NIU Economist: tax “Chill” not “Freeze”

NIU Economist Jeremy Groves talks with WNIU Radio about the current move to ‘freeze’ property taxes.  He liken’s it to a “chill” rather than a “freeze”.chill

NIU Economist: Property Tax Freeze ‘More Like a Chill’

Article b y Jenna Dooley, Northern Public Radio   WNIJ, WNIU, August 18, 2015

Illinois Democrats and Governor Bruce Rauner remain at a standstill over a new state budget.

Listen the the NPR Article:
Governor Rauner has been pushing for several overhauls including term limits, restrictions on civil lawsuits, and a hold on local property taxes. On Monday, he tweaked a property tax freeze proposal to include increased state funding for struggling schools.
“Property taxes are our number one problem tax, our most uncompetitive tax. The General Assembly has already indicated they are willing to pass a property tax freeze.”

Rauner voiced frustration after a property tax freeze measure in the Legislature didn’t include collective bargaining provisions.

He also tried to sweeten the deal this week by offering increased state support for high-poverty districts, including Chicago Public Schools.

The measures, which the Governor now wants as one package, face an uphill climb in the Legislature.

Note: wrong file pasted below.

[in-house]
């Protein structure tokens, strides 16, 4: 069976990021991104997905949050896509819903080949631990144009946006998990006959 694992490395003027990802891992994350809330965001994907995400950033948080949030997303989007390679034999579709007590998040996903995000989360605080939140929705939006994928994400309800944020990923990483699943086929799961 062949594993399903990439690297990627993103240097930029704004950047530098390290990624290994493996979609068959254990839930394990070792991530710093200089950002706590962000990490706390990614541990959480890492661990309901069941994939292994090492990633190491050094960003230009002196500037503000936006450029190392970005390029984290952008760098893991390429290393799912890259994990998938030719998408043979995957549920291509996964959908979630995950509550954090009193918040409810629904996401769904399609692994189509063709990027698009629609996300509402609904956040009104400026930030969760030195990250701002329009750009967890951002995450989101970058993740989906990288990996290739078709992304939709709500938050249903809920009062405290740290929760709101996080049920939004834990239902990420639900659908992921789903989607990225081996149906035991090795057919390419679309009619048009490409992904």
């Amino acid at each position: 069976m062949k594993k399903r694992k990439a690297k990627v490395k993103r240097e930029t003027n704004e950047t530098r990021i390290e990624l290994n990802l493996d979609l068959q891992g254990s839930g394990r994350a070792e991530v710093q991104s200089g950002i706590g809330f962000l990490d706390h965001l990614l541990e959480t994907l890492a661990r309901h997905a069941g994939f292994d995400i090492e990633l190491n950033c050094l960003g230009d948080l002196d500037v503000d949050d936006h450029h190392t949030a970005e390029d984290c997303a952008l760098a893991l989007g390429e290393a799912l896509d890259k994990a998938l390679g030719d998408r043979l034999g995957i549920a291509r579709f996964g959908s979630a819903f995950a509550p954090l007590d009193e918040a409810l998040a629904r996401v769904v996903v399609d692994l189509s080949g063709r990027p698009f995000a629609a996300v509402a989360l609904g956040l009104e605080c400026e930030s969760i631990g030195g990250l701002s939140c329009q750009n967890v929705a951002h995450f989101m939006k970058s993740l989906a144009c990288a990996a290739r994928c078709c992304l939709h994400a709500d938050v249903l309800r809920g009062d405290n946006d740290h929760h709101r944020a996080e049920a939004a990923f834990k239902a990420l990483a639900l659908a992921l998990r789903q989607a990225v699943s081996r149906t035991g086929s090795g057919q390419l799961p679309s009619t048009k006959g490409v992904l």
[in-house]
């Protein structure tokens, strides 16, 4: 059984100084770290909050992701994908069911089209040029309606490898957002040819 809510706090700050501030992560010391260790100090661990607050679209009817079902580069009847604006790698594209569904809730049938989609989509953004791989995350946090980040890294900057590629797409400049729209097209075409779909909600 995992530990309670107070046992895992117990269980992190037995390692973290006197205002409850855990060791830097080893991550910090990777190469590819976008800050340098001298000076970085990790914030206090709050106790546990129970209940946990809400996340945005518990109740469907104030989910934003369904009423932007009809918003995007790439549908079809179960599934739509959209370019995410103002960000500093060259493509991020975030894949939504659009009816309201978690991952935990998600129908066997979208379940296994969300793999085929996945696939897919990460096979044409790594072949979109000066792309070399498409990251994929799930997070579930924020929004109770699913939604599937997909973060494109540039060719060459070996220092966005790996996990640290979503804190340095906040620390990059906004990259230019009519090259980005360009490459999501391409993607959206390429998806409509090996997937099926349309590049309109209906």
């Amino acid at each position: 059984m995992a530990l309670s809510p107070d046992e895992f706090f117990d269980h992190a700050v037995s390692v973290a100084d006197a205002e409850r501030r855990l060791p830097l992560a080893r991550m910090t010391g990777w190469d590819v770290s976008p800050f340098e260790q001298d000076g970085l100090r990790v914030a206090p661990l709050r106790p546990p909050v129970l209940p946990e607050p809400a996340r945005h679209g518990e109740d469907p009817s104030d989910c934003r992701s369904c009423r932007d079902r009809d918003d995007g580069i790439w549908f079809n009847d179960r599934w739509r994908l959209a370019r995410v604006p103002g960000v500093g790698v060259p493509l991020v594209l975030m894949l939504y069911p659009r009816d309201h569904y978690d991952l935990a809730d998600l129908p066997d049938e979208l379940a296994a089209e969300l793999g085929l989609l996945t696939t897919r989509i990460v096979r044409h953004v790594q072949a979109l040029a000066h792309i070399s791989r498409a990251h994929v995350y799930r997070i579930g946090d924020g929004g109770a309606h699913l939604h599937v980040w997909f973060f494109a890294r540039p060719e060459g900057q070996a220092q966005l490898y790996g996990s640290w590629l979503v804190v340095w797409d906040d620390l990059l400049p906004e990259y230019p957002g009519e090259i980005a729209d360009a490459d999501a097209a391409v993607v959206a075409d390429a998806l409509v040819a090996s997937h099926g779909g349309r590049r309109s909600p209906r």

But back to the property tax proposal– when is a freeze really a freeze?

Northern Illinois University economist Jeremy Groves:

“They’re using the word ‘freeze.’ It’s really a chill. If there are increases, your property taxes aren’t going to increase as fast.”

He explains:

“The levy is basically the district saying ‘this is how much money we are going to need this year.’ Then what they do is they plug those into a fraction,” Groves said. “The levy is the top number, the total assessed value is the bottom number. You do the division and you get the extension– that rate. What the Governor is proposing is to take that rate number and freeze it for two years. That does not mean your property taxes will stay the same.”

So if your house increases in value, the property tax will still go up. If the house is worth less, there’s a good chance you could pay lower property taxes.   story continued

Original Article: